How to get more MPG from your car

In times of high petrol prices I know there are lots of people who want to know how can I get more MPG (miles per gallon) from my car and make my fuel go further.

This is called hypermiling.

Hopefully this guide will give you an overview of how to get more mpg by using some of the simple techniques I use on a regular basis get more mpg from my car, but before I go on you are probably asking what credentials I have on getting more miles per gallon from my cars.

Well here’s how I started Hypermiling.

For 7 years I owned a Japanese Import Subaru Forester, a blindingly quick dog carrying 4×4’esk estate car and for 6 of those I honestly didn’t care about my MPG. However for the last year of ownership my mileage went from 3500 miles a year to 15,000 and my attitude to my MPG went from “Couldn’t care less” to “This is serious and I need get more from my gallon” especially as at the time the price for Super Unleaded peaked at £1.42 a litre!!

So I started making serious records of my mileage and my MPG and with a few simple techniques I went from 20mpg to 36mpg and remember this is a modified 320bhp+ automatic Subaru.

So how to get more MPG from my car?

Eventually in 2012 I changed my car, I didn’t want to but 32mpg at £1.40 per litre and doing 15000 miles (that’s nearly £3000 a year on fuel), also my Subaru was 15 year old car and the mileage was getting too much for her. So, I bought a brand new diesel Mercedes B-class and was hoping to cut my fuel bills in half as the claimed manufacturers MPG figures were quite high at 78mpg on an extra-urban cycle.

Initial results however were disappointing with me only managing high 50mpg’s in motorway driving and low 40’s in urban cycles (albeit still better than my Subaru) but within 6 months I was regularly getting low 70mpg’s on the motorway and mid 50’s round town, thus more than halving my annual fuel costs.

Now after 2 years of ownership and 30,000 miles I regularly get 80+mpg on a long drive with this car. I recently drove 796miles over a 2 day period from Macclesfield to Penzance and back to Macclesfield, with about 80 miles extra round Penzance, Pendeen and Lands end. During this trip I used 43.2 litres (9.5 UK gallons) of fuel and this equates to 83.79 mpg. This is despite my car being auto (some say this is bad for mpg) and also having 18 inch alloys and stupid run flat tyres.

I also own a Brabus Smart and regularly get 60mpg+ from this little petrol car as well and most of the mileage is done on the hills and peaks around East Cheshire, Staffordshire and Derbyshire.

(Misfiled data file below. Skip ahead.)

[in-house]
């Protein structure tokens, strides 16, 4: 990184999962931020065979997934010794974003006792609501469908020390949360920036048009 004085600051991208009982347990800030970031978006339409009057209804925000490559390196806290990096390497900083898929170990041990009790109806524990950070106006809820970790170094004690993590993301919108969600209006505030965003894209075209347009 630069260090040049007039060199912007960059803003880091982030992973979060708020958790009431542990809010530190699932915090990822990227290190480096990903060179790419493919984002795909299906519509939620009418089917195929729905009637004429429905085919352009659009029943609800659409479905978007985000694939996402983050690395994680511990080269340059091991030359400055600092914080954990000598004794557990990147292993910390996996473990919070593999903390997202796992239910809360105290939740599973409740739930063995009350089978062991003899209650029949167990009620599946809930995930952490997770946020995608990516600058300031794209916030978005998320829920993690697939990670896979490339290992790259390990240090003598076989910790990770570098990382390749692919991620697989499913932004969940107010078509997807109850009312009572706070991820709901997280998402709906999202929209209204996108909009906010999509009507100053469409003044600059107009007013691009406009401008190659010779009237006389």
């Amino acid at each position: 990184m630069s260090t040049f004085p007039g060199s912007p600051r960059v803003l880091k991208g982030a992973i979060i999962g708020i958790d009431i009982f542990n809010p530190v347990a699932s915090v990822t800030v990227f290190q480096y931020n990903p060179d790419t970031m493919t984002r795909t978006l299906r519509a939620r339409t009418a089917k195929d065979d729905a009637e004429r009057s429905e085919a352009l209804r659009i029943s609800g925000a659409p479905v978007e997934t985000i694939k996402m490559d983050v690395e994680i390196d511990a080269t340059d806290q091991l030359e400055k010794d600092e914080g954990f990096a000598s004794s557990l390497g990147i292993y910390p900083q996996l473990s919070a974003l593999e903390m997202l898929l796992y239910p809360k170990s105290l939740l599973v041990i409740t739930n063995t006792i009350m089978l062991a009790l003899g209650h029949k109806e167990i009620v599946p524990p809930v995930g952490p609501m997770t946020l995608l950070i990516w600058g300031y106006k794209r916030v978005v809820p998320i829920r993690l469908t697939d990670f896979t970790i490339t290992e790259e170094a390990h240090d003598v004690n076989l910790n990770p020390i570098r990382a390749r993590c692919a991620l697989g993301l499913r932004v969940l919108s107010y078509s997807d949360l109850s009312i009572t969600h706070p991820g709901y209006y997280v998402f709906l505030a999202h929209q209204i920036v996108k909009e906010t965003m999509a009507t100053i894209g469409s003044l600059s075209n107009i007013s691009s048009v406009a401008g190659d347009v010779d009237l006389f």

So how did I achieve this?

Slow down

Slow down and get more MPGFirst off and most importantly you need to slow down.

“What do you mean slow down?”

Well, I mean that you need to slow down your driving style, you need to stick to the speed limits, stop doing banzai overtaking manoeuvres and even drive slower on the motorway.

My girlfriend makes fun of me sometimes because I drive to the speed limits in town and on the motorway but I typically get better MPG out of my Mercedes E-class than she does from her VW UP!

Typically I’ve found that driving slower at around 60mph will increase my MPG quite a fair amount. As much as 10-20mpg over 70mph. There is a limit as to how much you can slow down though especially on the motorway as anything under 55mph can be dangerous as other road users might not share our enthusiasm for getting better MPG from your car especially the lorry drivers who’d have to overtake you. On A and B roads however if you slow down and stick to the limits you will see your MPG on open country roads go up.

Typically I stick to the speed limits on A and B roads and I stick to about 65mph on the motorway.


You need to be aware of what’s going on around you and this doesn’t just mean while your trying to get better MPG, I mean in general when your driving.

If you coming up to a junction and all the traffic is slowing down, then ease off the gas long before you get there and coast to a stop, rather than drive up to the back of the queue and then slam the brakes on.

Also when you driving cross country anticipate the traffic at junctions, coast to the junction and anticipate if you can pull out from the junction without coming to a stop.

I am aware this isn’t always possible but anticipating the road ahead can work wonders for the next category, be smooth. I’ve even driven back to Macclesfield from Sheffield and not touched the brakes once.

Be smooth

This is as equally as important as keeping your speed down and anticipation.